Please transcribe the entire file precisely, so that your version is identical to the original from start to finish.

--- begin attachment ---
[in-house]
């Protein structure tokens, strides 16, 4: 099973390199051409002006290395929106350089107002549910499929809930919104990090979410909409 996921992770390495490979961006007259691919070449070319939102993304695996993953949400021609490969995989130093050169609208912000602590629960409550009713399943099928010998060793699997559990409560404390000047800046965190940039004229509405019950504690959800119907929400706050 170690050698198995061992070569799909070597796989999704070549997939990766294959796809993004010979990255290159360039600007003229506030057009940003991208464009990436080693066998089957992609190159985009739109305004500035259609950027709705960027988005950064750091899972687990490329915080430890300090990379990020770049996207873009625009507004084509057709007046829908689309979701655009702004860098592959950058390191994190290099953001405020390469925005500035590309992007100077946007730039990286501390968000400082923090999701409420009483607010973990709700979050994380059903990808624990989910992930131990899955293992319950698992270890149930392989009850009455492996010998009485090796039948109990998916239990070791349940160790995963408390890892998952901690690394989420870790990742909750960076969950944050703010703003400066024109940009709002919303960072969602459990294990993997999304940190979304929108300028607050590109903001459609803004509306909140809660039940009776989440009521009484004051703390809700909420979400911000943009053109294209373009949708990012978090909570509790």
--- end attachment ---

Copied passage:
[in-house]
């Protein structure tokens, strides 16, 4: 099973390199051409002006290395929106350089107002549910499929809930919104990090979410909409 996921992770390495490979961006007259691919070449070319939102993304695996993953949400021609490969995989130093050169609208912000602590629960409550009713399943099928010998060793699997559990409560404390000047800046965190940039004229509405019950504690959800119907929400706050 170690050698198995061992070569799909070597796989999704070549997939990766294959796809993004010979990255290159360039600007003229506030057009940003991208464009990436080693066998089957992609190159985009739109305004500035259609950027709705960027988005950064750091899972687990490329915080430890300090990379990020770049996207873009625009507004084509057709007046829908689309979701655009702004860098592959950058390191994190290099953001405020390469925005500035590309992007100077946007730039990286501390968000400082923090999701409420009483607010973990709700979050994380059903990808624990989910992930131990899955293992319950698992270890149930392989009850009455492996010998009485090796039948109990998916239990070791349940160790995963408390890892998952901690690394989420870790990742909750960076969950944050703010703003400066024109940009709002919303960072969602459990294990993997999304940190979304929108300028607050590109903001459609803004509306909140809660039940009776989440009521009484004051703390809700909420979400911000943009053109294209373009949708990012978090909570509790």